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Game Research Grid for Science Learning Games

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  1. The Game Grid: Research Vision Walt Scacchi Institute for Software Research and Laboratory for Computer Game Culture and Technology School of Information and Computer Science University of California Irvine Irvine, CA 92697-3425 USA http://www.ics.uci.edu/~wscacchi

  2. Overview • Research Problems • Approach • Related efforts • Conclusions

  3. Game World Stats

  4. The Game Grid • A networked, clustered computing environment for researching, developing, playing and experiencing (beyond) next generation computer games and game worlds. • Not just Web services framework and computing grid fabric. • But a testbed, archive, community and venue for new ways of developing, deploying, and performing game-based synthetic or mixed reality environments across a variety of (heterogeneous) platforms. • See http://www.ucgamelab.net

  5. (One) Game Grid research problem • What is the best way to rapidly create networked game worlds and play experience? • “best” => • faster, better, cheaper • open source (e.g., BSD/MIT style license) • (global) community-based development, contribution and support • Fun, enjoyable, intrinsically motivating, disruptive, etc. • Modification, Construction, or Generation?

  6. Proposed solutions • Modification • Hack existing game content, levels, engine • Repurpose content/data from other sources • Construction • Scripting (UnrealScript vs. C-shell/Perl/Python/…) • Custom programming using SDK and other tools • Generation • Parameter value instantiation • Macro expansion • Language-directed (game) application generation • Meta-environments tailored for (game) domain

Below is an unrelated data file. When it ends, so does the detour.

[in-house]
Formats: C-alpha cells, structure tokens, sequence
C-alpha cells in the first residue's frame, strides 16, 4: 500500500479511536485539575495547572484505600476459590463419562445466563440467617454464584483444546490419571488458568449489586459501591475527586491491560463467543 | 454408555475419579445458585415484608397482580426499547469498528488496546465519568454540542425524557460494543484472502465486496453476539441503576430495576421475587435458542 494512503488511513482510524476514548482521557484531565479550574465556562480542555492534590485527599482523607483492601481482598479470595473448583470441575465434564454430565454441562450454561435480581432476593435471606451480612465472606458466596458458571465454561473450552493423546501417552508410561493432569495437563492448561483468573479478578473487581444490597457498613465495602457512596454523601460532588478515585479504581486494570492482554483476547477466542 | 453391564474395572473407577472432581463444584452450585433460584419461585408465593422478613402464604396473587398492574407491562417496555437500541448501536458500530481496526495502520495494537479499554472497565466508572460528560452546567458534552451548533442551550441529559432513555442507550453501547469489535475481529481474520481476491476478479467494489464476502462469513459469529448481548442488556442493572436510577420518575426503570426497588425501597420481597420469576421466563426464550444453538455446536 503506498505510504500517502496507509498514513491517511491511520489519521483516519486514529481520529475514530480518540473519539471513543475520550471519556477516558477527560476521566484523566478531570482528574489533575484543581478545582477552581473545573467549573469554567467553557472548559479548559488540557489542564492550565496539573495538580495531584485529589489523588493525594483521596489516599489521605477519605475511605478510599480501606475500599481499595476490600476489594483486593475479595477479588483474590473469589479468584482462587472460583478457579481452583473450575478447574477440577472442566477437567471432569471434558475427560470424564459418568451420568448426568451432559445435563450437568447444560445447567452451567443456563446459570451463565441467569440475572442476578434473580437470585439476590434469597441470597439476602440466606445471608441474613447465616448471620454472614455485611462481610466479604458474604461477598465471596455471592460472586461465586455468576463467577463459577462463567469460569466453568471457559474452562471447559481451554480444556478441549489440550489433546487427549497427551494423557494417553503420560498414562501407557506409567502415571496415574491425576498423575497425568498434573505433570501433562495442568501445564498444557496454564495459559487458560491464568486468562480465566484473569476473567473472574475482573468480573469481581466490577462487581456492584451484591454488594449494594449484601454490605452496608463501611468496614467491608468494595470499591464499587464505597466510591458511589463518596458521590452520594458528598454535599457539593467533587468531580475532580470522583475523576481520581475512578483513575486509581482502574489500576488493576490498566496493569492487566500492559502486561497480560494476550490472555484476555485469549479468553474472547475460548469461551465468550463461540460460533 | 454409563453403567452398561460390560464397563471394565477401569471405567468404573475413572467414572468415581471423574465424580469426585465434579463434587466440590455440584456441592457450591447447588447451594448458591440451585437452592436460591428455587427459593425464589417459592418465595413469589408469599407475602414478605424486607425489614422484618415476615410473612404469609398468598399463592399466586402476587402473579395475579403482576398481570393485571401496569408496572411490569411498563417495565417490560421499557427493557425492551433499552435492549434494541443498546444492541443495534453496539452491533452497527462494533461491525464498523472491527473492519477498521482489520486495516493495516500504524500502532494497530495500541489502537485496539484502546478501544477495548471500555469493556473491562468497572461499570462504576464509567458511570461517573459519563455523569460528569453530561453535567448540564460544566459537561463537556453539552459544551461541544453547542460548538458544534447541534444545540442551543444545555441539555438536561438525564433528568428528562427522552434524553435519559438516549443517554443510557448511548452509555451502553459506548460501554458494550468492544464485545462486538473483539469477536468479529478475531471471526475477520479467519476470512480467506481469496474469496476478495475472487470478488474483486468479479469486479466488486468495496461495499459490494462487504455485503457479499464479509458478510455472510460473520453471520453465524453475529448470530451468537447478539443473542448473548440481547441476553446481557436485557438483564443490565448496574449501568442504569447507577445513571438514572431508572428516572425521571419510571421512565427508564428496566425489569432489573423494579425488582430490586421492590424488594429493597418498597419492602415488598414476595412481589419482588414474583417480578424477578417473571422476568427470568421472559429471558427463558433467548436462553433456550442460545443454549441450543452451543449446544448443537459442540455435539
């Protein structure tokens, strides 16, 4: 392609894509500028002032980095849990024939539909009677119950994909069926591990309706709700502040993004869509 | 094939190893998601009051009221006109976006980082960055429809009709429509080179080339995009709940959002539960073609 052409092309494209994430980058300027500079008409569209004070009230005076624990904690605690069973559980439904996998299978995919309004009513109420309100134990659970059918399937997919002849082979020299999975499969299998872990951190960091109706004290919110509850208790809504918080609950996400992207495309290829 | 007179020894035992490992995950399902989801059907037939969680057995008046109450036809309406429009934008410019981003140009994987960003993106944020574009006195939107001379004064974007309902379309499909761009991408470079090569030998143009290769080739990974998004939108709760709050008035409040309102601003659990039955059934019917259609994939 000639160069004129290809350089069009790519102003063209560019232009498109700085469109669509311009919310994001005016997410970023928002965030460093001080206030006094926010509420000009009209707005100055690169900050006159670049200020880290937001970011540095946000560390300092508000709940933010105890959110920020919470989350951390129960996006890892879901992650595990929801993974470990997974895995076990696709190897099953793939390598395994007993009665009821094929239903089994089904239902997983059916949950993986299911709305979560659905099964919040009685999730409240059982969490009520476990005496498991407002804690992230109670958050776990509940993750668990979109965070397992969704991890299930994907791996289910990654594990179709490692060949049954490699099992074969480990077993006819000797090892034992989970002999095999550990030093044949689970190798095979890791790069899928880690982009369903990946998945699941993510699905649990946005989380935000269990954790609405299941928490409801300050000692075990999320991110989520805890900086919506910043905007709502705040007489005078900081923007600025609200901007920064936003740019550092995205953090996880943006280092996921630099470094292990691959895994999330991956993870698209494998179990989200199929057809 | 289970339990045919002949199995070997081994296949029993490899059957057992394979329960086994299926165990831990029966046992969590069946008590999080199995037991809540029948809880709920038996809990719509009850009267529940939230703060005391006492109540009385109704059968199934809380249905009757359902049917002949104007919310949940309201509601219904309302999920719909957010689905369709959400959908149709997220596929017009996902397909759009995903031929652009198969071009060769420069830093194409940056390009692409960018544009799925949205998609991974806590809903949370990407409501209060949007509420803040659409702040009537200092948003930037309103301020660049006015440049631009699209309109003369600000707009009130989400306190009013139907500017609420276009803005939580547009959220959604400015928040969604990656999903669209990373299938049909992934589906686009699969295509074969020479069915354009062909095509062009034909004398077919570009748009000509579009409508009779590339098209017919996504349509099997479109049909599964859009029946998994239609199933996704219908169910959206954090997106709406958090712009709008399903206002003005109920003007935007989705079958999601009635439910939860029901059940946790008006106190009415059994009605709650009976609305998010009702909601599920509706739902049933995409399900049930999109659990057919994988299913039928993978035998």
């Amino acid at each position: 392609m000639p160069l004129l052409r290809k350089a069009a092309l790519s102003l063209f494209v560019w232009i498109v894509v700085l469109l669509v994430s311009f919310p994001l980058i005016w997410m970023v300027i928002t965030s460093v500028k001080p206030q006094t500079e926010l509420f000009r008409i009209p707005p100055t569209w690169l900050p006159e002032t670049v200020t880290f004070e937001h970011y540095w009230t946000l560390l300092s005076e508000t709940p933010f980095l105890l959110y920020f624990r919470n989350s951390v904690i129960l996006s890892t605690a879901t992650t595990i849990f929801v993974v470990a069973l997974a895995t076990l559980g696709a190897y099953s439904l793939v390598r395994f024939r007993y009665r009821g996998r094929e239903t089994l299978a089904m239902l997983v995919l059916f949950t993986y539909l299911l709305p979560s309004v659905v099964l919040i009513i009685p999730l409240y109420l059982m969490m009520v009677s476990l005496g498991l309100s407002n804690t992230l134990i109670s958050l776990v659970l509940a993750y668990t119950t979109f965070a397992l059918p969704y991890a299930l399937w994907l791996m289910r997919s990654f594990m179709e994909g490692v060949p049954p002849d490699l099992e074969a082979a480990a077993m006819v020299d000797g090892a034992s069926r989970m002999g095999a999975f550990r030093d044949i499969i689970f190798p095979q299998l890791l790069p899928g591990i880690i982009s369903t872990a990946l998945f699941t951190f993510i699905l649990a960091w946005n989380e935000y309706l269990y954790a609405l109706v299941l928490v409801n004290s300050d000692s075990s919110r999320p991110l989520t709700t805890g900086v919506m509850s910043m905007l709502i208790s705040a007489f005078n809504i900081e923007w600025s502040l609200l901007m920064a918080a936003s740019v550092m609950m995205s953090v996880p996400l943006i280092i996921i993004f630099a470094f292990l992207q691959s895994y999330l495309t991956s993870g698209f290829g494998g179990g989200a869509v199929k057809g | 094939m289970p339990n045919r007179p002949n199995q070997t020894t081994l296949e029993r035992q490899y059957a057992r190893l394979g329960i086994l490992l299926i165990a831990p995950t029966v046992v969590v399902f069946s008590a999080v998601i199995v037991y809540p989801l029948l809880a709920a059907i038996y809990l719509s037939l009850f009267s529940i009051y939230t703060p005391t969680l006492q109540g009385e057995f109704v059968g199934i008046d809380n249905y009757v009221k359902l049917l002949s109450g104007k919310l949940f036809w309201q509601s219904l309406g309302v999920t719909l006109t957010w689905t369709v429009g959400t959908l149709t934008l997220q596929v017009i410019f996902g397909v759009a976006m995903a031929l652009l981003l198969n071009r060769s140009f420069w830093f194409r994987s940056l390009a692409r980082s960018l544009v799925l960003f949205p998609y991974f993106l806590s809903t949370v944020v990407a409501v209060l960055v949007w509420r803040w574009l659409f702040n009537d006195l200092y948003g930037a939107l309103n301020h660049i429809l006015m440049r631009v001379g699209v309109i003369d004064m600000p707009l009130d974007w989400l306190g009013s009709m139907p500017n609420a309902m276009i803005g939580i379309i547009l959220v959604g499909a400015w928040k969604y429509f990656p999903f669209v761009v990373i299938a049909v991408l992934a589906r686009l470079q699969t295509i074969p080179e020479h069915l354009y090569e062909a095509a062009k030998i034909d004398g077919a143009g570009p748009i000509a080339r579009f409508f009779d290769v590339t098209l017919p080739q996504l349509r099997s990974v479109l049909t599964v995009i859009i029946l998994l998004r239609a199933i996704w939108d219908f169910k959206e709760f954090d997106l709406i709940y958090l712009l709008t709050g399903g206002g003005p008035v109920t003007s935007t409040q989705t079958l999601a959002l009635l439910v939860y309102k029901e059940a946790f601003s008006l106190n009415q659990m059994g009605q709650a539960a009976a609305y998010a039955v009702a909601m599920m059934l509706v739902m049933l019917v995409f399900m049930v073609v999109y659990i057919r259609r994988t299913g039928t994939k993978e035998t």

7. Proposed solutions: evaluation • Generation • Modification • Construction Automated support? Ease of use/development? Flexibility?

  8. Approach • Investigate the development and use of meta-environments for new game domains • Support generation, modification, and construction techniques and tools • Target (non-traditional) game domains relevant to artists, scientists, humanists, software developers, gamers, etc.

  9. Related R&D efforts • visual and performing arts • e.g., machinima • science and technology education • informal education in science • humanities and social sciences • graphic narratives for storytelling • alternative game cultures and venues • hot rod game machines and GameCon’s

  10. Informal Science Education as a Game Grid Community? • Quantum Physics Game • Classical Physics Game • 3D MEMS Device Design as new game? • MEMS Device vs. Mighty Mite game?

  11. CERN Quantum Game

  12. Cartoon Physics

  13. MEMS mirror

  14. MEMS-spider

  15. Hot Rod Computing Culture • Examples of “open hardware” mods applied to realize a hot rod PC (for computer game playing) • Venue for hot rod PCs: QuakeCon • QuakeCon2002 LAN party w/>1700 PCs • QuakeCon2003 LAN party w/>3200 PCs • Other large LAN parties appearing as meeting place for hot rod PCs

  16. Hot rod PCs

  17. QuakeCon

  18. QuakeCon Room

  19. Related Research • Free/Open Source Software Development • Fourth most popular area for F/OSSD with >8000 projects on SourceForge.org • Tools, techniques, and concepts for • Game development (e.g., game modding) • F/OSSD, and • Emerging game grid domains (physical sciences, nanotechnology, visual/performing arts, massively multi-participant worlds for living narratives, GameCons, etc.) can be brought together for mutual benefit.

  20. Conclusions • Game Grid partners are jointly conducting R&D in computer game culture and technology • Breaking down barriers between art, science, technology, culture through computer games, game environments, and experiences • Creating a new generation of informal learning tools and techniques, together with a global community of developers and users, through a massively shared, participatory computing grid.